I have been working with LIPO batteries to power my portable projects for a while (mostly in RC aircraft), but when using them, I have always had to guess as to how much charge is remaining. Now, I am trying to build a system to provide a more accurate estimate as to how much charge is available.

So, I was thinking, I know how much the batteries get charged to, so, if I can measure the amount of current that is being drawn during its life, I can estimate how much longer the battery will keep operating.

Sadly, I am not to sure how to go about measuring this usage. I have a larger LiPop 4s battery (14.8v, 10000mah), and 4 180w brushless motors. This works out to around a maximum of 50A (each at 12.2A) being drawn by the motors at full power.

So, I want to measure the amount of current being drawn by all the motors. But, all the components I have found have usually maxed out at between 20A and 30A, so not enough to measure the usage if all the motors are going at once.

My solution to that was to measure the current being used by each motor. If I was to get 4 digital ammeters, and connect one to each motor, would that cause any problems? And would it be able to accurately measure how much current is being drawn without interference from the others?

Also, I have been searching several sources for digital ammeters, and there appears to be quite a range, and I don't want to get it wrong and damage my system/waste money, so If anyone could recommend a suitable Current Sensor I could use (the interface doesn't matter too much, as long as I can connect it to an Arduino)

  • \$\begingroup\$ Something like this from Infineon: infineon.com/cms/en/product/sensors-and-wireless-control/… Hall effect sensor, SPI output, up to 50A. \$\endgroup\$
    – pjc50
    Commented Nov 28, 2013 at 12:52
  • \$\begingroup\$ I know there are ICs designed specifically for battery management which probably address your goals more directly and completely. I'm not really an expert in that area though, so I can't recommend anything specific. \$\endgroup\$
    – Phil Frost
    Commented Nov 28, 2013 at 13:03
  • \$\begingroup\$ @PhilFrost ooh, sounds interesting. Any ball park products I could search for to use as a jumping off point? \$\endgroup\$
    – topherg
    Commented Nov 28, 2013 at 13:17
  • \$\begingroup\$ @cgoddard you could start with the battery management category on mouser.com. You might also have luck going to individual manufacturer's webpages to read their sales material. \$\endgroup\$
    – Phil Frost
    Commented Nov 28, 2013 at 15:47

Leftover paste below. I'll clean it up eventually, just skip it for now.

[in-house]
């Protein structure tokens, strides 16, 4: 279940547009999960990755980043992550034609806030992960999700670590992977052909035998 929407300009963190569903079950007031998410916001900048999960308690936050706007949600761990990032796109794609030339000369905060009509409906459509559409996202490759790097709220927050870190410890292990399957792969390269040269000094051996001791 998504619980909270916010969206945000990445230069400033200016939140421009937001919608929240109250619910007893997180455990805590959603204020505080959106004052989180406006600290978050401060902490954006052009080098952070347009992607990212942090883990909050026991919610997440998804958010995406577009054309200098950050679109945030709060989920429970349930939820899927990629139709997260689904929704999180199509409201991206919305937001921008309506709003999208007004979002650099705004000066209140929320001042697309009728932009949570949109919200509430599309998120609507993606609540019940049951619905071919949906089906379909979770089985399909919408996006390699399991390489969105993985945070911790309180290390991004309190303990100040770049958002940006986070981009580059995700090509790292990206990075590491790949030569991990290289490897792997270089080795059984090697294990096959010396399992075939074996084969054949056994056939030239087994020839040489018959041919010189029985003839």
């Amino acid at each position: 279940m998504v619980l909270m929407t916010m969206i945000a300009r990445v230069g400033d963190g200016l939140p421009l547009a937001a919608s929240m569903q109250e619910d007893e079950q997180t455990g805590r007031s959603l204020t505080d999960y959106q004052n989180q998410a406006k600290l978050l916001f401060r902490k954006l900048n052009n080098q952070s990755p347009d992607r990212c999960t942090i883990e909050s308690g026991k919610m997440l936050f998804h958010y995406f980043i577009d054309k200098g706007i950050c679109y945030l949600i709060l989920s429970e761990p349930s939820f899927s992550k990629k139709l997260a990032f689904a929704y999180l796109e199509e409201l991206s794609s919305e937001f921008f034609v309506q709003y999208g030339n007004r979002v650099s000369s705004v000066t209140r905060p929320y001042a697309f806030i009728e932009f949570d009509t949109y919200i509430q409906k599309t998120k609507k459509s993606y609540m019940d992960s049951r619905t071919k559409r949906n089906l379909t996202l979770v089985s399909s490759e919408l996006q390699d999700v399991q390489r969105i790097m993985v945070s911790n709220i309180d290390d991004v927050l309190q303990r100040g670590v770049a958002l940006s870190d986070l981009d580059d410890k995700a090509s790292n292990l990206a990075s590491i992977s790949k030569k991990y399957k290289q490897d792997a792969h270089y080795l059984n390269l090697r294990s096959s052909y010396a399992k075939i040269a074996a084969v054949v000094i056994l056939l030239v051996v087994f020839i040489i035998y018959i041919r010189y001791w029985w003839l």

2 Answers 2


For measuring remaining capacity of a LiPo battery pack, search for Battery Fuel Gauge ICs.

For instance, the Texas Instruments bq34z100 Wide Range Fuel Gauge supports LiFePo4 batteries from single cell through to 18 cells (3V to 65 V range), monitors battery health, charge and discharge, battery aging and self-discharge. It interfaces using I2C 2-wire, and also has direct indication support via an LED direct output pin.

Fuel Gauge or Gas Gauge ICs like this can both estimate remaining capacity, and learn the battery parameters over time, thus improving precision of estimate with use.

To take battery management further, LiPo battery pack manager ICs such as bq3055 not only provide fuel gauging, they also incorporate over and under-voltage protection, overcurrent and over-temperature protection, all in one package.

For measuring current in the 50 Ampere range mentioned in the question, an integrated Hall Effect Current Sensor IC such as Allegro's ACS756 Hall Effect based Linear 50-100A Current Sensor can be used. While sub-50 Ampere current sensors are also available, at lower prices, it would be better to use a sensor rated for higher than the maximum current envisaged.

The down-sides of measuring current flow and thereby attempting to estimate remaining capacity are:

  1. Current has to be monitored constantly, as any missed readings due to interrupts on the microcontroller, for instance, would lead to imprecision in readings.
  2. Reactive loads like motors do not have a linear current draw: Besides ripple, they can also back-feed current. With the proper battery protection in place, this back-feed will not harm the batteries, but may be partially used to charge the batteries. This leads to further imprecision.
  3. A low current draw when the motors are off but the rest of the circuit is operating may not register at all in a high current sensor, and self-discharge certainly will not register. More imprecision.

The current sensor mentioned has an analog voltage output, 20 mV per Ampere, and requires an ADC pin at the microcontroller to constantly poll the readings. Other current sensors exist with direct serial (I2C or SPI) output, saving the ADC pin, and for buffered output devices, the requirement for constant sampling by the microcontroller.


The OP made reference to "4 motors". I am going with he has a quadcopter, and as such powers the motors with ESC's. So you wont be trying to measure DC current at the motor, you will be looking for AC, as these motors are 3 phase AC. Rated full load current of a 3@ motor is always divided by 1.73 to get its theoretical amp draw. Was your value of 12.2 A the rating? However, if you DO want to know the DC draw, you can measure the LINE side of the ESC in addition to the LOAD side and then you will know if your ESC is either wasting power, ie using more than its generating, or is increasing your efficiency by providing lets say for arguments sake 110% power to the motor. Ill leave the math to you.


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